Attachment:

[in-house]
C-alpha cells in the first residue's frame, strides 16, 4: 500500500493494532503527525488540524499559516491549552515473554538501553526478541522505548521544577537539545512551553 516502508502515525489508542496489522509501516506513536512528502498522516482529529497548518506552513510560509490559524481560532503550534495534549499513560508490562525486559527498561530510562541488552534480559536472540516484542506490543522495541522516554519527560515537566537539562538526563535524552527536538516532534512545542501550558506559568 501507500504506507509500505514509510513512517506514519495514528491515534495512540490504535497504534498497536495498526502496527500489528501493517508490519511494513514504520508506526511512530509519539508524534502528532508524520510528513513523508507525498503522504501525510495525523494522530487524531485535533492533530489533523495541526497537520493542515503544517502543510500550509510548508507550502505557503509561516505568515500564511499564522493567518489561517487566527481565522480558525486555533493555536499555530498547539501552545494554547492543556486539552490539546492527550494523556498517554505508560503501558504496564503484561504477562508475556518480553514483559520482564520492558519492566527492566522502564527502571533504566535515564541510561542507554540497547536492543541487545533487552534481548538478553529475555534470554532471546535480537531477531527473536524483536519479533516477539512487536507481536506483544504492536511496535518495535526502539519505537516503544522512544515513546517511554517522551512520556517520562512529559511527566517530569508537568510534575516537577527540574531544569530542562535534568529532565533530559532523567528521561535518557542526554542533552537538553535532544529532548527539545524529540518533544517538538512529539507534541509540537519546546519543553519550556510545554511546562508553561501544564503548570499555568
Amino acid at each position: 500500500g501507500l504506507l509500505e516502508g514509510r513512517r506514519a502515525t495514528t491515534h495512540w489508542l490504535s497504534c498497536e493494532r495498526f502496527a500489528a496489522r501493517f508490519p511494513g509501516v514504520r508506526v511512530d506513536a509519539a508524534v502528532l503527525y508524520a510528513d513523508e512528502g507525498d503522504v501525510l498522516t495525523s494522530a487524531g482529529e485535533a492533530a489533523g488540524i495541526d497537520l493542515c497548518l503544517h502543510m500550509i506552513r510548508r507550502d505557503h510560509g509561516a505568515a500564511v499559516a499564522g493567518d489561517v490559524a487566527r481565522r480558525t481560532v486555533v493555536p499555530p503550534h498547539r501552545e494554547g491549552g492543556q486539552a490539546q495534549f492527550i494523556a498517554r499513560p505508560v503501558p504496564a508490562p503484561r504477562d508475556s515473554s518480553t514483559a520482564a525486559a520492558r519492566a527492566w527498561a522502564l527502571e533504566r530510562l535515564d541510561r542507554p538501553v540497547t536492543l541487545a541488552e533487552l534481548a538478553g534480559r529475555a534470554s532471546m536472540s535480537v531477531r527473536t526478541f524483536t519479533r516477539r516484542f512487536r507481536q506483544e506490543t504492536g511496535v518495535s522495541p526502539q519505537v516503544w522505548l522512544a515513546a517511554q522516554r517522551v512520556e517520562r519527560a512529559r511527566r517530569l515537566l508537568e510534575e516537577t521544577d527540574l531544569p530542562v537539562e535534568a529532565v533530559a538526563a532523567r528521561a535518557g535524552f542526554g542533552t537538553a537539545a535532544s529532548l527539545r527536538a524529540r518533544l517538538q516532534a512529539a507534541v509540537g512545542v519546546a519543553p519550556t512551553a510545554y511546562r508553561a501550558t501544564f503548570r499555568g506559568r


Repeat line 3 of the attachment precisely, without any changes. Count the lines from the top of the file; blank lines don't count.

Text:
Amino acid at each position: 500500500g501507500l504506507l509500505e516502508g514509510r513512517r506514519a502515525t495514528t491515534h495512540w489508542l490504535s497504534c498497536e493494532r495498526f502496527a500489528a496489522r501493517f508490519p511494513g509501516v514504520r508506526v511512530d506513536a509519539a508524534v502528532l503527525y508524520a510528513d513523508e512528502g507525498d503522504v501525510l498522516t495525523s494522530a487524531g482529529e485535533a492533530a489533523g488540524i495541526d497537520l493542515c497548518l503544517h502543510m500550509i506552513r510548508r507550502d505557503h510560509g509561516a505568515a500564511v499559516a499564522g493567518d489561517v490559524a487566527r481565522r480558525t481560532v486555533v493555536p499555530p503550534h498547539r501552545e494554547g491549552g492543556q486539552a490539546q495534549f492527550i494523556a498517554r499513560p505508560v503501558p504496564a508490562p503484561r504477562d508475556s515473554s518480553t514483559a520482564a525486559a520492558r519492566a527492566w527498561a522502564l527502571e533504566r530510562l535515564d541510561r542507554p538501553v540497547t536492543l541487545a541488552e533487552l534481548a538478553g534480559r529475555a534470554s532471546m536472540s535480537v531477531r527473536t526478541f524483536t519479533r516477539r516484542f512487536r507481536q506483544e506490543t504492536g511496535v518495535s522495541p526502539q519505537v516503544w522505548l522512544a515513546a517511554q522516554r517522551v512520556e517520562r519527560a512529559r511527566r517530569l515537566l508537568e510534575e516537577t521544577d527540574l531544569p530542562v537539562e535534568a529532565v533530559a538526563a532523567r528521561a535518557g535524552f542526554g542533552t537538553a537539545a535532544s529532548l527539545r527536538a524529540r518533544l517538538q516532534a512529539a507534541v509540537g512545542v519546546a519543553p519550556t512551553a510545554y511546562r508553561a501550558t501544564f503548570r499555568g506559568r